One of the most appealing benefits of becoming an entrepreneur is gaining control over your professional life. As an entrepreneur, you are singularly responsible for making all decisions about the business, and while others might be able to give you advice and point you in a certain direction, ultimately you have the final say.
Unfortunately, there's a major downside to this benefit. Being responsible for so many decisions is stressful, especially when those decisions can determine the eventual success or failure of your business. Some decisions will come to you naturally, but there are five incredibly hard decisions you'll inevitably have to face as an entrepreneur:
1. Quitting your job. Deciding to start your business is always the first major decision you'll make as an entrepreneur, and that usually means you'll have to quit whatever employment you currently have. Every business starts with an idea, and then typically evolves into a business plan -- or at least an outline that fleshes out your original inspiration. From there, you'll have to carefully consider the feasibility of your business as well as what sacrifices you'll have to make when you pull the trigger.
Whether it's quitting your job, cashing in your nest egg or calling on friends and family members to pitch in and help you start up, you'll make sacrifices and need help along the way. Deciding to move forward with your business is a courageous and tough moment, and it often starts with telling your boss that you're quitting your current job.
2. Funding your business. Once you've decided to move forward with your business, you'll need some money to get things going. There are tons of ways to fund your business, but all of them have advantages and drawbacks you'll need to consider. Choosing which way to go is tough, and can dictate your potential success.
For example, funding your business yourself can give you complete autonomy, but can also put you in severe personal financial stress. Seeking a venture capitalist or angel investor can ease that stress but could also force you to relinquish some degree of control over your company. Crowdfunding is another option, but it can be unpredictable and difficult to manage.
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3. Deciding when and who to hire. As the owner of your business, you're going to be the decision-maker, the visionary and the figurehead, but it's the team you hire who will ultimately execute your directives and carry your business to success. Choosing the right people for your team is an excruciatingly hard series of decisions, and you'll need to be prepared for that difficulty.
Among other factors, you'll have to carefully evaluate each candidate in terms of talent, experience, cost, and perhaps most important, culture fit. Without a strong company culture tying your workers together, you might as well give up any notion of teamwork. You'll also have to be prepared for the tough decision of firing an employee in the event that the relationship doesn't pan out as you intended.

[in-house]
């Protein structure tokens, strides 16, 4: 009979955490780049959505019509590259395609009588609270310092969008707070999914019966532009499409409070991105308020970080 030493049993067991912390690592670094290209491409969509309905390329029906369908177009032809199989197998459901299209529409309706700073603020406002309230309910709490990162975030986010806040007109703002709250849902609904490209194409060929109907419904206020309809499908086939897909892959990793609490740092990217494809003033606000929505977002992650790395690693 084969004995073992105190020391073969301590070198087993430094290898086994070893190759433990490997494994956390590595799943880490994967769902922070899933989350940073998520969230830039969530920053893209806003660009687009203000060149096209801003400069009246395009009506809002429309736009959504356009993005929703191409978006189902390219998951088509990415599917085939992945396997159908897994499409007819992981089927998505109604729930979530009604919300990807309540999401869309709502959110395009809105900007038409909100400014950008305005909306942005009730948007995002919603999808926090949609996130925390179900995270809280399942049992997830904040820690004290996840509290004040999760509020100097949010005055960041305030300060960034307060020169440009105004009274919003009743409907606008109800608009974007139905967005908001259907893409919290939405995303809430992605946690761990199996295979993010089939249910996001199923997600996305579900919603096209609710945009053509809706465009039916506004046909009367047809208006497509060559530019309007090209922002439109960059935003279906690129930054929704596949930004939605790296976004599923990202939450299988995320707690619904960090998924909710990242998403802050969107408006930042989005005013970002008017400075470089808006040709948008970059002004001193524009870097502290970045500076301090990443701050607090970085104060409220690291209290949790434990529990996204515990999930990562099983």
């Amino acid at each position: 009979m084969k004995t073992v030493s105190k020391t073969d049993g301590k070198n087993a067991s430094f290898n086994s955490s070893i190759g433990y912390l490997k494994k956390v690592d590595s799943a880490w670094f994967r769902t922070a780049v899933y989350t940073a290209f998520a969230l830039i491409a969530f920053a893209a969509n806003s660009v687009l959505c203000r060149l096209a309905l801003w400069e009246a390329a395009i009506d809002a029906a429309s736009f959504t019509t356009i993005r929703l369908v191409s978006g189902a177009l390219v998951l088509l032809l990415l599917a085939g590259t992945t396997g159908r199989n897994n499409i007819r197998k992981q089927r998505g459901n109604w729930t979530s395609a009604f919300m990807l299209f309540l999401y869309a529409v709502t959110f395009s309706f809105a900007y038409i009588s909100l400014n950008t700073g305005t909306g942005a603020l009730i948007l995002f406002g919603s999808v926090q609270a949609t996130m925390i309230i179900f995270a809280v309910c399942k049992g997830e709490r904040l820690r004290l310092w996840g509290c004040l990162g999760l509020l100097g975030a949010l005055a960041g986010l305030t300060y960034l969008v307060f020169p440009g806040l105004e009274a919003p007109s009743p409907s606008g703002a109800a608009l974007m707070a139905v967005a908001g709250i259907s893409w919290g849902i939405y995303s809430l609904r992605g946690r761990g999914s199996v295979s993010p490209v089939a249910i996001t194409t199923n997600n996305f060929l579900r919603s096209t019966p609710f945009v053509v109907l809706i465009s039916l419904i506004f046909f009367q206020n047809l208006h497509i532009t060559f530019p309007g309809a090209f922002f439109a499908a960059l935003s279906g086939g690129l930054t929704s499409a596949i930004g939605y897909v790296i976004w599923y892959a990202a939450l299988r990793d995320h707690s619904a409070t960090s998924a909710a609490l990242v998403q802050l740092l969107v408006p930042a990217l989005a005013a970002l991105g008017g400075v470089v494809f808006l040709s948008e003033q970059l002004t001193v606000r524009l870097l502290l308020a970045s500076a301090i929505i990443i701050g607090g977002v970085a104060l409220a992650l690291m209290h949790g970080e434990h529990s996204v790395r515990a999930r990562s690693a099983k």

4. Choosing when and how to expand. Expansion, for any company, is an exciting notion, but it can also make your business extremely vulnerable. Expanding too quickly or too soon can put so much strain on your resources that the company can no longer stand. Slow or postponed expansion can prevent your company from scaling, and limit the amount of revenue you achieve.
Finding the perfect balance between the two is your job as an entrepreneur, and you'll have to babysit your company's growth over time if you want any chance of expanding successfully.
5. Figuring out when and how to exit. Everything that has a beginning has an end, and eventually, you'll need to find an exit strategy for your business. For some entrepreneurs, that will mean selling the business. For others, it will mean handing it off to a family member. For some unfortunate business owners, it will mean filing bankruptcy or closing down, and for others it will mean retiring with millions of dollars.
Determining the right time and right way to exit your company is the last business decision you'll make, and it might have the greatest lasting impact on your future.
Making these decisions won't be easy, but once you've settled on a choice, try not to look back. Your goal should be to make the most educated, confident decision you can, with the understanding that some of those decisions won't work out the way you thought they would.
As long as you've done your research and spent ample time weighing your options, there's no reason to regret any decision you make throughout your course as an entrepreneur. Enjoy your successes when they come, and take your failures as a learning experience.
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